Getting White Balance Right.
by eduardoangel – December 15th, 2009
By Joe Brady
In previous posts, we’ve spoken about all the benefits of creating custom profiles with the ColorChecker Passport, but I’d like to back up a bit and talk about the place that white balance plays in getting the best color from your digital camera files.
Simply put, white balance removes color casts from neutral or white parts of an image. Our eyes are great at figuring out what parts of a scene in front of us should be white and our color interpretation of the scene is adjusted for us with our brain’s “Auto White Balance” feature. Unfortunately, cameras can only average the white balance based on the scene and for a truly neutral starting point need to be told what part of the image is “White”.
If color temperature of light is something new to you, let’s do a quick review. We’ll skip the science and get right into a list that compares approximate color temperatures with their appropriate light source. The temperature is in degree Kelvin (K) and the higher the number, the bluer the light.
Color Temperature Source of Light
1000 – 2000K Candlelight and dimmed tungsten lights
2000 – 3500K Household tungsten light bulbs
2500 – 4000K Sunrise and sunset
4000 – 5000K Fluorescent tubes
4800 – 5800K Electronic flash
5000 – 6500K Overhead sun – no clouds
6800 – 8500K Overcast skies
8000 – 12000K Continuous low cloud cover and shade
You may notice that the range in some of these lighting situations can be quite large and we haven’t even considered that artificial light sources don’t put out a continuous spectrum of light within their base color temperature. This in part illustrates one of the problems when you adjust white balance in JPEG and TIFF files. If you choose one of your camera’s preset white balances, a specific color temperature is built in or embedded into the file. If you need to adjust this later, either by eye, or resampling a white balance using a neutral reference card, you are in danger of decreasing the bit depth of your image. This is something to be avoided, as decreased bit depth can cause banding in gradations and loss of detail in shadows and highlights.
The best solution is to always use a Raw workflow with your camera. Since there is no white balance embedded in the Raw data, you can assign neutral by creating a custom white balance in camera, or you can sample on a white balance patch using a reference like the ColorChecker Passport or White Balance Calibration Target. Creating a white balance at capture however does offer a few advantages.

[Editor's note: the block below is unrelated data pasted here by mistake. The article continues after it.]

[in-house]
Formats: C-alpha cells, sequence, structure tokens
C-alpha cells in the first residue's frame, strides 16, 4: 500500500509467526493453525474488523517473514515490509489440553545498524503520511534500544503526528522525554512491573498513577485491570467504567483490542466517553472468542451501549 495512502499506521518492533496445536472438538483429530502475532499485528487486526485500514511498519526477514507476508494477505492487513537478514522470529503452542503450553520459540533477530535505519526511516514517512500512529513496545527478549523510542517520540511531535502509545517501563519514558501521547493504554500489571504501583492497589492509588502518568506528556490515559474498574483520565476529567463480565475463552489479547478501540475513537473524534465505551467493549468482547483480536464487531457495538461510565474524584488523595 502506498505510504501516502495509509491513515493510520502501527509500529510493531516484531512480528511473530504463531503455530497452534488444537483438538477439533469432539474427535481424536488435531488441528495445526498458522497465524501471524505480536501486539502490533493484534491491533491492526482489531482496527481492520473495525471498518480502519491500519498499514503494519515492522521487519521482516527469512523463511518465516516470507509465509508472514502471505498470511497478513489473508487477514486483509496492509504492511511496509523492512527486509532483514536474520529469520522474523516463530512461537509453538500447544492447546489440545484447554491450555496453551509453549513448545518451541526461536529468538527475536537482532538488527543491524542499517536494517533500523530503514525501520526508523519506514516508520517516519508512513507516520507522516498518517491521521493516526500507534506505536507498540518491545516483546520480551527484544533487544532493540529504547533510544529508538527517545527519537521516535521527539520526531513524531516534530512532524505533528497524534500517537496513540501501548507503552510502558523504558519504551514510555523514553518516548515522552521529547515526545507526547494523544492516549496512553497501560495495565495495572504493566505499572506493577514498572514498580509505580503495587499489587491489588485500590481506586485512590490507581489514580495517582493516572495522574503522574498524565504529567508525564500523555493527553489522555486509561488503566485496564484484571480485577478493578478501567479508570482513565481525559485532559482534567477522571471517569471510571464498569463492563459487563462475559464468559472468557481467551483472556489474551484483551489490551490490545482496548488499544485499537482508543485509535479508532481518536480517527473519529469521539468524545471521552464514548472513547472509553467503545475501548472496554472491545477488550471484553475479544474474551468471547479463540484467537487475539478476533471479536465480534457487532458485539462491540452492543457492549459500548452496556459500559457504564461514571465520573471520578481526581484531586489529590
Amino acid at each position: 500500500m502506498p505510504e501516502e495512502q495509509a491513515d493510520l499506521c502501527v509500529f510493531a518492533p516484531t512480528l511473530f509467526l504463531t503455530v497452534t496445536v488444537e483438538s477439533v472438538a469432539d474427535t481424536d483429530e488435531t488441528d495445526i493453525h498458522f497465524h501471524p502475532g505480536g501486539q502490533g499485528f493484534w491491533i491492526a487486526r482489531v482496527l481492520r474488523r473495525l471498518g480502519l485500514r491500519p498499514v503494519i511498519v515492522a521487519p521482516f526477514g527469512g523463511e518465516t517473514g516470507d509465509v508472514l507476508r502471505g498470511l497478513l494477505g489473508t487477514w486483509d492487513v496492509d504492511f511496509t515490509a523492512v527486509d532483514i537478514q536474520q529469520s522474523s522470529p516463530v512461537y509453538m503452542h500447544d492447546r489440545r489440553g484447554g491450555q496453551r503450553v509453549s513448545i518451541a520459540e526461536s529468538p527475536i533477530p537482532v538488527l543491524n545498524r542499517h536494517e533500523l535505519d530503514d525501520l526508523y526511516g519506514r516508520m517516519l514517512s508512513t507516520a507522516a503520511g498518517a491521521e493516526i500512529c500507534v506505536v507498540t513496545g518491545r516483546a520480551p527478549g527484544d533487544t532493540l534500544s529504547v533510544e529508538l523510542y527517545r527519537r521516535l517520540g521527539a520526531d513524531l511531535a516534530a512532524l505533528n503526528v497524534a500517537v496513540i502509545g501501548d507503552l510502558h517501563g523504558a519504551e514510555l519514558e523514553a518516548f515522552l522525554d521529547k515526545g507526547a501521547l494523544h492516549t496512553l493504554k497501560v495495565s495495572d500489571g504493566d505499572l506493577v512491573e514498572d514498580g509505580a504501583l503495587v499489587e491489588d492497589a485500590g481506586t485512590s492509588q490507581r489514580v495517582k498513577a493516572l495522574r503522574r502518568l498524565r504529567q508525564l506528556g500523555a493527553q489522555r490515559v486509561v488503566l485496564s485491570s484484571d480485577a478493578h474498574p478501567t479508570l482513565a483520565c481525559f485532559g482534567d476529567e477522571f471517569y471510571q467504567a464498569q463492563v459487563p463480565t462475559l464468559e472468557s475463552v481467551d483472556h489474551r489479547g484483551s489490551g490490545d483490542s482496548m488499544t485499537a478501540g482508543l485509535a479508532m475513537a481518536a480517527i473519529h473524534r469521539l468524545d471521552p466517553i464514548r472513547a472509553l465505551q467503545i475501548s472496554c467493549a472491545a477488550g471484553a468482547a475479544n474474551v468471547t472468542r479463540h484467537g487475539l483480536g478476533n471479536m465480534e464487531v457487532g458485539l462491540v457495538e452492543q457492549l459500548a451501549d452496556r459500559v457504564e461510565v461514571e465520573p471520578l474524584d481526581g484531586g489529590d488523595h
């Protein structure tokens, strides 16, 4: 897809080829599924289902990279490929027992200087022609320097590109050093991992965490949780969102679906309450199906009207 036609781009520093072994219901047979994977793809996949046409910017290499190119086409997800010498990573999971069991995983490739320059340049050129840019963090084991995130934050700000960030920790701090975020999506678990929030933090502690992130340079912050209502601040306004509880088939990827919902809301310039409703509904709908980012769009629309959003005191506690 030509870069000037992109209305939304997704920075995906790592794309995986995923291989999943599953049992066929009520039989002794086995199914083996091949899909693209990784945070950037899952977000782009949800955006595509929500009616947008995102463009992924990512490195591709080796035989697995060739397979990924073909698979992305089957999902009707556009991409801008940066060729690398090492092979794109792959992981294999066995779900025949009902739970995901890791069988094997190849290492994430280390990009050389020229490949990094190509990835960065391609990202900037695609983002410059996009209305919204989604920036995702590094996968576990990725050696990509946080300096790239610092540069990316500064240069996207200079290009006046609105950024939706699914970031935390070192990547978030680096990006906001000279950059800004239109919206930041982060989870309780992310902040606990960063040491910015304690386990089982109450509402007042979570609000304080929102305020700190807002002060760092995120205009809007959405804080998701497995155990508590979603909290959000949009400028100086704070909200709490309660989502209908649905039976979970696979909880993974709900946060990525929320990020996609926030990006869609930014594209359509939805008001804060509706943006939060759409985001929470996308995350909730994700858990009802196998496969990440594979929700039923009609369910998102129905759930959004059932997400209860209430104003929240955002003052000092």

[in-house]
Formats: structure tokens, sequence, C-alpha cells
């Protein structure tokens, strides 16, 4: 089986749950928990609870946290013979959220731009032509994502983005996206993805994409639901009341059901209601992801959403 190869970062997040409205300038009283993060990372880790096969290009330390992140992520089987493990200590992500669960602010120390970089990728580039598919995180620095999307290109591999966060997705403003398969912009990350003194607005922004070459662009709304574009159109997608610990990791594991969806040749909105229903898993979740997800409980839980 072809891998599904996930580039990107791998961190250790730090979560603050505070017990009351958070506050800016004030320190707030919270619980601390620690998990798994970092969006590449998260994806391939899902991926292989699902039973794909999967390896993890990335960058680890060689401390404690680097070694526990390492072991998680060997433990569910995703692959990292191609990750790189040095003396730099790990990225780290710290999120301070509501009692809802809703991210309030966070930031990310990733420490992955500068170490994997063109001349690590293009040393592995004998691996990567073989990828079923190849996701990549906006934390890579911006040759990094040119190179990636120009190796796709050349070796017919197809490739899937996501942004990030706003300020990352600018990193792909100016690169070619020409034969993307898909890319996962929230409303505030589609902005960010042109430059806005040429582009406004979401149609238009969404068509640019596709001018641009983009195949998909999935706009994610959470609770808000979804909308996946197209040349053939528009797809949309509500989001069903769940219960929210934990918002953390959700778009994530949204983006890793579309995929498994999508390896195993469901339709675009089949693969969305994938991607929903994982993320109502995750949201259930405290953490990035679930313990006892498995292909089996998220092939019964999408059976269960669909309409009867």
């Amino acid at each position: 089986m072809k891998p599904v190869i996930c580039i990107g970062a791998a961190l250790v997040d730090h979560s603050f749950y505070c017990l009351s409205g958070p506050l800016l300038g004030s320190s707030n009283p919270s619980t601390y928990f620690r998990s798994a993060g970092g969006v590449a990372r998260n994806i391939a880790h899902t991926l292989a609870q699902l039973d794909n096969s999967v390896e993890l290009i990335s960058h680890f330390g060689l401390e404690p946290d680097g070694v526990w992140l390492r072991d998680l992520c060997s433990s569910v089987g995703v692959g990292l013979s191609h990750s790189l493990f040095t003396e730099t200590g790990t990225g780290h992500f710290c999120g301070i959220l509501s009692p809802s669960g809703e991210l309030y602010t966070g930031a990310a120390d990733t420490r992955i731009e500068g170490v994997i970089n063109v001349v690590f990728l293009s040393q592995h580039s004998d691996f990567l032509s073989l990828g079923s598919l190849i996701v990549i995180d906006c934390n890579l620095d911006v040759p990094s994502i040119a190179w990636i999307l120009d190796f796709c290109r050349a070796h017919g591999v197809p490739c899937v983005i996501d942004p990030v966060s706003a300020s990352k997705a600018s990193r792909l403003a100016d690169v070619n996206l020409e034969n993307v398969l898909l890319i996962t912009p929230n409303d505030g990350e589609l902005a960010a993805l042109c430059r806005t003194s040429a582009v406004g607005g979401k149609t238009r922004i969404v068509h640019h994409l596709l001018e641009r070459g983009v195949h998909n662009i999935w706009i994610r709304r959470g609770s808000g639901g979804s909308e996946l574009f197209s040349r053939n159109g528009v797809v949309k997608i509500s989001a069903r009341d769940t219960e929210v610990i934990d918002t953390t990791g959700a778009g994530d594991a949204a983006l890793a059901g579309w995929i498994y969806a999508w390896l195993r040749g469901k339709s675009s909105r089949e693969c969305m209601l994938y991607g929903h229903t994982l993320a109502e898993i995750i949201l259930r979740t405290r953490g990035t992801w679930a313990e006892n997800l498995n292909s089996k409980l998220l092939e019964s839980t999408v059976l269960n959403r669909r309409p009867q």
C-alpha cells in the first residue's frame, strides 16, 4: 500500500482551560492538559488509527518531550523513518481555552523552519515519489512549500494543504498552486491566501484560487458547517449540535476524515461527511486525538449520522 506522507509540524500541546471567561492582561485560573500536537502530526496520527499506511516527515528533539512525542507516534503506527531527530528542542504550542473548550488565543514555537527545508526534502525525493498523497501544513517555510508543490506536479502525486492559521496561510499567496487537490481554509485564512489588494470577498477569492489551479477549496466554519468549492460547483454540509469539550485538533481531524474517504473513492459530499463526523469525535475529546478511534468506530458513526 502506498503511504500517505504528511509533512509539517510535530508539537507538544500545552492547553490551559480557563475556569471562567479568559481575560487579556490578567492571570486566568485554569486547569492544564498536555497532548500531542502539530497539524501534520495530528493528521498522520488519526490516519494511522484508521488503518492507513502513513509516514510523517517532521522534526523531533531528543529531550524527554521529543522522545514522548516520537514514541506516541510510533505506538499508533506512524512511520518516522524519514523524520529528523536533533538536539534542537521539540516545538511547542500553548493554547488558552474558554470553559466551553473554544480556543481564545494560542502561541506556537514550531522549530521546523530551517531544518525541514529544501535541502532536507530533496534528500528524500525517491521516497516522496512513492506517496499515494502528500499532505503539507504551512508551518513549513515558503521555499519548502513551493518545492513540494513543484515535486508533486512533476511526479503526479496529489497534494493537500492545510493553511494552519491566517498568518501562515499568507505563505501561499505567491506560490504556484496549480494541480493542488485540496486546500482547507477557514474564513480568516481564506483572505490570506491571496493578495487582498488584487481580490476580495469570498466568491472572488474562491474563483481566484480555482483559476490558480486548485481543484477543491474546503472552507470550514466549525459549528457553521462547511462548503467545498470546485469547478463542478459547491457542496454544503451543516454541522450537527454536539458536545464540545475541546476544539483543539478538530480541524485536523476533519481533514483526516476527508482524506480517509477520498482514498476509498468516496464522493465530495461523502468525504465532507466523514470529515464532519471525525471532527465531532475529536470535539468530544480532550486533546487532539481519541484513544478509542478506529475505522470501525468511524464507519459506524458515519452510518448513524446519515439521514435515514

First, it can save time when processing files later on. Since most Raw conversion utilities assign whatever white balance was set in the camera at the time of capture, you won’t have to locate a target reference photo to white balance off of. The second advantage has to do the your camera’s LCD screen. Even when shooting Raw, the image preview on the back of your camera is a small JPEG that has been processed from your Raw capture. This file uses whatever white balance is currently set in the camera to build its image preview. If you have a correct custom white balance set before you start shooting, the previews on your camera will be more accurate.
You can’t simply choose a white piece of paper or clothing as a white balance reference because these items are rarely pure white. Both typically have colorants and additives that reflect light differently under different light sources, so using them for a white balance will often keep you from getting a true neutral. The ColorChecker White Balance Targets are spectrally neutral, meaning they reflect red, green and blue equally under the light sources you will normally encounter. This insures a correct white balance for your images.
Having a correct white balance is also critical for the best results with custom camera profiles. Camera profiles adjust for the difference between colors as measured off a capture of a ColorChecker target. They still need an accurate white balance first in order to give you back the best and most accurate color from your photographs. Get your white balance set first, then create a camera profile with the ColorChecker Passport software, and you will be amazed at the color in your photographs. We’ll explore this in more detail in future posts.